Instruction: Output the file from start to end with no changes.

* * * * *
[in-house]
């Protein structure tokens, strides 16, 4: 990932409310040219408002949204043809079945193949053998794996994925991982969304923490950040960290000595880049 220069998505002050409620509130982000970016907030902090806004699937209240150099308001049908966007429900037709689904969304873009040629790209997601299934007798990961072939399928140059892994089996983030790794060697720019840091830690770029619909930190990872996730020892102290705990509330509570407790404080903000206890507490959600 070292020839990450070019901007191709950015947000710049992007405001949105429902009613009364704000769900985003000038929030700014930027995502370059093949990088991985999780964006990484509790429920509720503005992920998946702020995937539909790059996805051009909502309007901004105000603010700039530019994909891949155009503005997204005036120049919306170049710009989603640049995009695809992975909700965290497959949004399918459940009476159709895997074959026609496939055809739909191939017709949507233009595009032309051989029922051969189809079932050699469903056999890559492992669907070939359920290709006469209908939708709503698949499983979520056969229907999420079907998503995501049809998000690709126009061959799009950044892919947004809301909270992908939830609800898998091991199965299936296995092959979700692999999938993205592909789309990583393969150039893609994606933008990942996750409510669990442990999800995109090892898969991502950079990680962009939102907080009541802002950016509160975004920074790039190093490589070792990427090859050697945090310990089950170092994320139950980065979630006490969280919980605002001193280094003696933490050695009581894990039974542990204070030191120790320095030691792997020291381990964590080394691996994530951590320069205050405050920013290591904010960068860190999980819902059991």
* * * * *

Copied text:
[in-house]
């Protein structure tokens, strides 16, 4: 990932409310040219408002949204043809079945193949053998794996994925991982969304923490950040960290000595880049 220069998505002050409620509130982000970016907030902090806004699937209240150099308001049908966007429900037709689904969304873009040629790209997601299934007798990961072939399928140059892994089996983030790794060697720019840091830690770029619909930190990872996730020892102290705990509330509570407790404080903000206890507490959600 070292020839990450070019901007191709950015947000710049992007405001949105429902009613009364704000769900985003000038929030700014930027995502370059093949990088991985999780964006990484509790429920509720503005992920998946702020995937539909790059996805051009909502309007901004105000603010700039530019994909891949155009503005997204005036120049919306170049710009989603640049995009695809992975909700965290497959949004399918459940009476159709895997074959026609496939055809739909191939017709949507233009595009032309051989029922051969189809079932050699469903056999890559492992669907070939359920290709006469209908939708709503698949499983979520056969229907999420079907998503995501049809998000690709126009061959799009950044892919947004809301909270992908939830609800898998091991199965299936296995092959979700692999999938993205592909789309990583393969150039893609994606933008990942996750409510669990442990999800995109090892898969991502950079990680962009939102907080009541802002950016509160975004920074790039190093490589070792990427090859050697945090310990089950170092994320139950980065979630006490969280919980605002001193280094003696933490050695009581894990039974542990204070030191120790320095030691792997020291381990964590080394691996994530951590320069205050405050920013290591904010960068860190999980819902059991």